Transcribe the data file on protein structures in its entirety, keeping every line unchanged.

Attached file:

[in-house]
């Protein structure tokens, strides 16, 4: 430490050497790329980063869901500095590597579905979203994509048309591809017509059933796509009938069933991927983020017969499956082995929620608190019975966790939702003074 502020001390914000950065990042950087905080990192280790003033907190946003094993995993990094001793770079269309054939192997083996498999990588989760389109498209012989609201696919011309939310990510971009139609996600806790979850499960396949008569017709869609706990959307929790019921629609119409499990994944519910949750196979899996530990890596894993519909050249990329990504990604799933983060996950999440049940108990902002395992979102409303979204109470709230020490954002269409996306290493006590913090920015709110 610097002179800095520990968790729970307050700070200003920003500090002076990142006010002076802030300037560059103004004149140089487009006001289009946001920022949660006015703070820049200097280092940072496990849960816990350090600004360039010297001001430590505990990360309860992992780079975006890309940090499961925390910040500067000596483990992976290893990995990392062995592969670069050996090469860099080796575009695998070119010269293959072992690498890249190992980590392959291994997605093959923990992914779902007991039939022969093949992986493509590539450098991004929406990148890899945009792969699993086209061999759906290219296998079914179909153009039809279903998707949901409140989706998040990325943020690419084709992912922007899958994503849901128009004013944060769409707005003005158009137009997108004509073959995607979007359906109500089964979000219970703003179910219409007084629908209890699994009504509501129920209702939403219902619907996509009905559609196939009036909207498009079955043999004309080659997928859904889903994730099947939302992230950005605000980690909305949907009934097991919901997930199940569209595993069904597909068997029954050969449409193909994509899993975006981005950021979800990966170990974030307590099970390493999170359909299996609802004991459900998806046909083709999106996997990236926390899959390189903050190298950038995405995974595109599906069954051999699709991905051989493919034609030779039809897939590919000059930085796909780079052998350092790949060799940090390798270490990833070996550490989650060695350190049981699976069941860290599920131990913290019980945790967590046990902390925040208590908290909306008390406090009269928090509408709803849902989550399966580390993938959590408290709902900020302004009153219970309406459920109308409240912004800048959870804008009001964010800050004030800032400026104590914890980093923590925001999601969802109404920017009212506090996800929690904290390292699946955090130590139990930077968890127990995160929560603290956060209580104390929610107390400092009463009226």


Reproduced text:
[in-house]
């Protein structure tokens, strides 16, 4: 430490050497790329980063869901500095590597579905979203994509048309591809017509059933796509009938069933991927983020017969499956082995929620608190019975966790939702003074 502020001390914000950065990042950087905080990192280790003033907190946003094993995993990094001793770079269309054939192997083996498999990588989760389109498209012989609201696919011309939310990510971009139609996600806790979850499960396949008569017709869609706990959307929790019921629609119409499990994944519910949750196979899996530990890596894993519909050249990329990504990604799933983060996950999440049940108990902002395992979102409303979204109470709230020490954002269409996306290493006590913090920015709110 610097002179800095520990968790729970307050700070200003920003500090002076990142006010002076802030300037560059103004004149140089487009006001289009946001920022949660006015703070820049200097280092940072496990849960816990350090600004360039010297001001430590505990990360309860992992780079975006890309940090499961925390910040500067000596483990992976290893990995990392062995592969670069050996090469860099080796575009695998070119010269293959072992690498890249190992980590392959291994997605093959923990992914779902007991039939022969093949992986493509590539450098991004929406990148890899945009792969699993086209061999759906290219296998079914179909153009039809279903998707949901409140989706998040990325943020690419084709992912922007899958994503849901128009004013944060769409707005003005158009137009997108004509073959995607979007359906109500089964979000219970703003179910219409007084629908209890699994009504509501129920209702939403219902619907996509009905559609196939009036909207498009079955043999004309080659997928859904889903994730099947939302992230950005605000980690909305949907009934097991919901997930199940569209595993069904597909068997029954050969449409193909994509899993975006981005950021979800990966170990974030307590099970390493999170359909299996609802004991459900998806046909083709999106996997990236926390899959390189903050190298950038995405995974595109599906069954051999699709991905051989493919034609030779039809897939590919000059930085796909780079052998350092790949060799940090390798270490990833070996550490989650060695350190049981699976069941860290599920131990913290019980945790967590046990902390925040208590908290909306008390406090009269928090509408709803849902989550399966580390993938959590408290709902900020302004009153219970309406459920109308409240912004800048959870804008009001964010800050004030800032400026104590914890980093923590925001999601969802109404920017009212506090996800929690904290390292699946955090130590139990930077968890127990995160929560603290956060209580104390929610107390400092009463009226």